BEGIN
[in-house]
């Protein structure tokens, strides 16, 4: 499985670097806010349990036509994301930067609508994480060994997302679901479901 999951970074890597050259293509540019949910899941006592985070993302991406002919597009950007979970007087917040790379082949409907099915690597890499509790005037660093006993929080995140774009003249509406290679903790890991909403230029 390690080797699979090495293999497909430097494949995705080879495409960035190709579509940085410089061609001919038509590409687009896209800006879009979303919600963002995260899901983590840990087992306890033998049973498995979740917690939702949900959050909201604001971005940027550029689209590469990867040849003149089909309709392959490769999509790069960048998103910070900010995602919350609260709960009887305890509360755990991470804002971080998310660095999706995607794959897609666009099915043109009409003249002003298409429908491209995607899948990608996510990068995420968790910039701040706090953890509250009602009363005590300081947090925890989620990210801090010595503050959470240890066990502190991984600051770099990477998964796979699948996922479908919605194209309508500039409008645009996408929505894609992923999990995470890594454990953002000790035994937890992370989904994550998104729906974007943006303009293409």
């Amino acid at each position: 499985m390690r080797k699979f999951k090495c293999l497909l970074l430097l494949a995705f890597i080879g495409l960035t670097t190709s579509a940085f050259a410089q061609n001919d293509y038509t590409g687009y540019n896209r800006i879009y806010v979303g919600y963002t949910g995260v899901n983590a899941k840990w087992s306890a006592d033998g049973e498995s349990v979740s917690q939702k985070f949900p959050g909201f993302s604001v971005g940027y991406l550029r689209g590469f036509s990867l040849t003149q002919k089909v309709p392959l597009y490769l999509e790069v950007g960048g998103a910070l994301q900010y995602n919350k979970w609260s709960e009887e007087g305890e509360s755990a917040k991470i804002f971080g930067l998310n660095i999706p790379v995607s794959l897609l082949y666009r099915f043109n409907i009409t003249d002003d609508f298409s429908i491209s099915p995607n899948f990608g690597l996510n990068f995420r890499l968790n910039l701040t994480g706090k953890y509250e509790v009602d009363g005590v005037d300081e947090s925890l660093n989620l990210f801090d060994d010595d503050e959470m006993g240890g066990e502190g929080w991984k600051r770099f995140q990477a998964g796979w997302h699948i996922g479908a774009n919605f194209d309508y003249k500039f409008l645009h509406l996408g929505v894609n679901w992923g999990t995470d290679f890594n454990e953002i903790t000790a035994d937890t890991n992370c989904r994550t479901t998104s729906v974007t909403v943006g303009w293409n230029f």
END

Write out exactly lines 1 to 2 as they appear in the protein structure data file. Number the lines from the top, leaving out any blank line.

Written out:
[in-house]
């Protein structure tokens, strides 16, 4: 499985670097806010349990036509994301930067609508994480060994997302679901479901 999951970074890597050259293509540019949910899941006592985070993302991406002919597009950007979970007087917040790379082949409907099915690597890499509790005037660093006993929080995140774009003249509406290679903790890991909403230029 390690080797699979090495293999497909430097494949995705080879495409960035190709579509940085410089061609001919038509590409687009896209800006879009979303919600963002995260899901983590840990087992306890033998049973498995979740917690939702949900959050909201604001971005940027550029689209590469990867040849003149089909309709392959490769999509790069960048998103910070900010995602919350609260709960009887305890509360755990991470804002971080998310660095999706995607794959897609666009099915043109009409003249002003298409429908491209995607899948990608996510990068995420968790910039701040706090953890509250009602009363005590300081947090925890989620990210801090010595503050959470240890066990502190991984600051770099990477998964796979699948996922479908919605194209309508500039409008645009996408929505894609992923999990995470890594454990953002000790035994937890992370989904994550998104729906974007943006303009293409």